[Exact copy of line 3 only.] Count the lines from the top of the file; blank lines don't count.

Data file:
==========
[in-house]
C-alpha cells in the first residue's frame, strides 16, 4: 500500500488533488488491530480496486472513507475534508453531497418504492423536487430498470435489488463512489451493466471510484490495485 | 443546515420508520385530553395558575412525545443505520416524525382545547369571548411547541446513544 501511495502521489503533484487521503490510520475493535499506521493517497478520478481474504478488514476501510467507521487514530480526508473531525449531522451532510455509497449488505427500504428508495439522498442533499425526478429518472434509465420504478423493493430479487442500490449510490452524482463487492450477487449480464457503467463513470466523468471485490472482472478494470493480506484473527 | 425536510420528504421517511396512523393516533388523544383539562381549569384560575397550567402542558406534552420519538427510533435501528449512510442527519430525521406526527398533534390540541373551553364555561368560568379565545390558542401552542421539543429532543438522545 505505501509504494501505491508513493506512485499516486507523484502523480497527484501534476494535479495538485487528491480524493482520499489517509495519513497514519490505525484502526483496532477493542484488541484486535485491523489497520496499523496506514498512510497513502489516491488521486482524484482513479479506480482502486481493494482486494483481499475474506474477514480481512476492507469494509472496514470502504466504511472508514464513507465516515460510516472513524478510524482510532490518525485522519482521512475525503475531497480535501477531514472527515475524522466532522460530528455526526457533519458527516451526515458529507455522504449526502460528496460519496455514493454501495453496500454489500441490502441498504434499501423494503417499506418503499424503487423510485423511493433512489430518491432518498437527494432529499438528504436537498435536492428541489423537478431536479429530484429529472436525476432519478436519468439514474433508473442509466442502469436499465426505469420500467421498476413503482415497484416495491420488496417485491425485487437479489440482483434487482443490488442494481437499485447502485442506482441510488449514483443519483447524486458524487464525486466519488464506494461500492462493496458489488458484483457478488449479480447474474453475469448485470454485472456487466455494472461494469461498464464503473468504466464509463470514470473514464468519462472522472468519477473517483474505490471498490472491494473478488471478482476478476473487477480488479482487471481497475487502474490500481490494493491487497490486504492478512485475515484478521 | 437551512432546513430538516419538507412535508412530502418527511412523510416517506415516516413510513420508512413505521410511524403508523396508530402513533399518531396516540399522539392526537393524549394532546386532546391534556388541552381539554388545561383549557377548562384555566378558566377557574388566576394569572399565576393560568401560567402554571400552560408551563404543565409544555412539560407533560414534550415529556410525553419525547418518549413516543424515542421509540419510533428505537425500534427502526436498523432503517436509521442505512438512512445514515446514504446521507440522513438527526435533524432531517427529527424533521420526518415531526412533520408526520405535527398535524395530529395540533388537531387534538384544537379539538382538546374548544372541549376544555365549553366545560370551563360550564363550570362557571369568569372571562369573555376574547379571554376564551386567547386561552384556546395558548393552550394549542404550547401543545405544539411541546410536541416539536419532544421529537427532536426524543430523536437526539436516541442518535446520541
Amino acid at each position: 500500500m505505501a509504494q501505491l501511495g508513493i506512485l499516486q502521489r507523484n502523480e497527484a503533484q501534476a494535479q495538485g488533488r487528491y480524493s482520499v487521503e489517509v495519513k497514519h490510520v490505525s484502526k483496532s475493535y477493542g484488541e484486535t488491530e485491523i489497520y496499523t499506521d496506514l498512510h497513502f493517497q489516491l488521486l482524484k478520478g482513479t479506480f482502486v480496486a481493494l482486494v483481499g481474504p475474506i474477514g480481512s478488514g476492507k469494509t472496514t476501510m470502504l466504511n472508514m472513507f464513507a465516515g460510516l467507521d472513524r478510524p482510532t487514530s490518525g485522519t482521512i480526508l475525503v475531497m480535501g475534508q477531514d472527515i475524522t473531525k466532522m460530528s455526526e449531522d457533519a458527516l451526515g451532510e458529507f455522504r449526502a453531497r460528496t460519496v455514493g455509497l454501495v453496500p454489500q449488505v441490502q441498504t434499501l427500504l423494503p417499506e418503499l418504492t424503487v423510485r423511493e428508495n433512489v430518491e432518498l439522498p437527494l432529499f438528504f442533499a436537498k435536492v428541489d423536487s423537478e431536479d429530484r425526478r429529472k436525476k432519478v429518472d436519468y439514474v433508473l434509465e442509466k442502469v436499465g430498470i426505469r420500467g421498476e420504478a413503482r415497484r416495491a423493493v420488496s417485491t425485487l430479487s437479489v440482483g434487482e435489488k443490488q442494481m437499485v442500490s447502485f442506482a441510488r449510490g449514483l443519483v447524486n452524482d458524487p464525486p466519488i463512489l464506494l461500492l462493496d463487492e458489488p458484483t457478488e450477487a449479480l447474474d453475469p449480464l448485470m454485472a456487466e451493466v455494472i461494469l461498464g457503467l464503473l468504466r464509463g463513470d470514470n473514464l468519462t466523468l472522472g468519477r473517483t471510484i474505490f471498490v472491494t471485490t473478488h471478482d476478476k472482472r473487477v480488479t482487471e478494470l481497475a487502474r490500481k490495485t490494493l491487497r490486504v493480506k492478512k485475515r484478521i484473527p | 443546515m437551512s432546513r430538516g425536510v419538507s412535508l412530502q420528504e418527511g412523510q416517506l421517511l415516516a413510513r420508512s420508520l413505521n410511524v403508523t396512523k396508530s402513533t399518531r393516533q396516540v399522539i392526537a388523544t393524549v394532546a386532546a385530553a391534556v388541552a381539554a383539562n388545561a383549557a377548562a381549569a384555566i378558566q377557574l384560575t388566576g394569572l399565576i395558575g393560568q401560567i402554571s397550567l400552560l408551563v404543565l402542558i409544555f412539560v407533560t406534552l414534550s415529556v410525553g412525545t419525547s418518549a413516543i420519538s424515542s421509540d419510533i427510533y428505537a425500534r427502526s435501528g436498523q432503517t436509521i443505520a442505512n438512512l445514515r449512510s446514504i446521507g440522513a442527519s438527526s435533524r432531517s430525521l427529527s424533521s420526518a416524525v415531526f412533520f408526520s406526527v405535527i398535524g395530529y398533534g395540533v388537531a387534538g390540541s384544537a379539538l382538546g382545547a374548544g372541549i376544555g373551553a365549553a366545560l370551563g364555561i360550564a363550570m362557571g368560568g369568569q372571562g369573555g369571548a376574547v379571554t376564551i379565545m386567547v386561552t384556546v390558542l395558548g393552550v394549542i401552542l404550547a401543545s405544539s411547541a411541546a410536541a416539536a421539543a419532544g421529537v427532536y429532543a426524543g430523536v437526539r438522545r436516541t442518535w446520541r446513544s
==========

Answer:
Amino acid at each position: 500500500m505505501a509504494q501505491l501511495g508513493i506512485l499516486q502521489r507523484n502523480e497527484a503533484q501534476a494535479q495538485g488533488r487528491y480524493s482520499v487521503e489517509v495519513k497514519h490510520v490505525s484502526k483496532s475493535y477493542g484488541e484486535t488491530e485491523i489497520y496499523t499506521d496506514l498512510h497513502f493517497q489516491l488521486l482524484k478520478g482513479t479506480f482502486v480496486a481493494l482486494v483481499g481474504p475474506i474477514g480481512s478488514g476492507k469494509t472496514t476501510m470502504l466504511n472508514m472513507f464513507a465516515g460510516l467507521d472513524r478510524p482510532t487514530s490518525g485522519t482521512i480526508l475525503v475531497m480535501g475534508q477531514d472527515i475524522t473531525k466532522m460530528s455526526e449531522d457533519a458527516l451526515g451532510e458529507f455522504r449526502a453531497r460528496t460519496v455514493g455509497l454501495v453496500p454489500q449488505v441490502q441498504t434499501l427500504l423494503p417499506e418503499l418504492t424503487v423510485r423511493e428508495n433512489v430518491e432518498l439522498p437527494l432529499f438528504f442533499a436537498k435536492v428541489d423536487s423537478e431536479d429530484r425526478r429529472k436525476k432519478v429518472d436519468y439514474v433508473l434509465e442509466k442502469v436499465g430498470i426505469r420500467g421498476e420504478a413503482r415497484r416495491a423493493v420488496s417485491t425485487l430479487s437479489v440482483g434487482e435489488k443490488q442494481m437499485v442500490s447502485f442506482a441510488r449510490g449514483l443519483v447524486n452524482d458524487p464525486p466519488i463512489l464506494l461500492l462493496d463487492e458489488p458484483t457478488e450477487a449479480l447474474d453475469p449480464l448485470m454485472a456487466e451493466v455494472i461494469l461498464g457503467l464503473l468504466r464509463g463513470d470514470n473514464l468519462t466523468l472522472g468519477r473517483t471510484i474505490f471498490v472491494t471485490t473478488h471478482d476478476k472482472r473487477v480488479t482487471e478494470l481497475a487502474r490500481k490495485t490494493l491487497r490486504v493480506k492478512k485475515r484478521i484473527p | 443546515m437551512s432546513r430538516g425536510v419538507s412535508l412530502q420528504e418527511g412523510q416517506l421517511l415516516a413510513r420508512s420508520l413505521n410511524v403508523t396512523k396508530s402513533t399518531r393516533q396516540v399522539i392526537a388523544t393524549v394532546a386532546a385530553a391534556v388541552a381539554a383539562n388545561a383549557a377548562a381549569a384555566i378558566q377557574l384560575t388566576g394569572l399565576i395558575g393560568q401560567i402554571s397550567l400552560l408551563v404543565l402542558i409544555f412539560v407533560t406534552l414534550s415529556v410525553g412525545t419525547s418518549a413516543i420519538s424515542s421509540d419510533i427510533y428505537a425500534r427502526s435501528g436498523q432503517t436509521i443505520a442505512n438512512l445514515r449512510s446514504i446521507g440522513a442527519s438527526s435533524r432531517s430525521l427529527s424533521s420526518a416524525v415531526f412533520f408526520s406526527v405535527i398535524g395530529y398533534g395540533v388537531a387534538g390540541s384544537a379539538l382538546g382545547a374548544g372541549i376544555g373551553a365549553a366545560l370551563g364555561i360550564a363550570m362557571g368560568g369568569q372571562g369573555g369571548a376574547v379571554t376564551i379565545m386567547v386561552t384556546v390558542l395558548g393552550v394549542i401552542l404550547a401543545s405544539s411547541a411541546a410536541a416539536a421539543a419532544g421529537v427532536y429532543a426524543g430523536v437526539r438522545r436516541t442518535w446520541r446513544s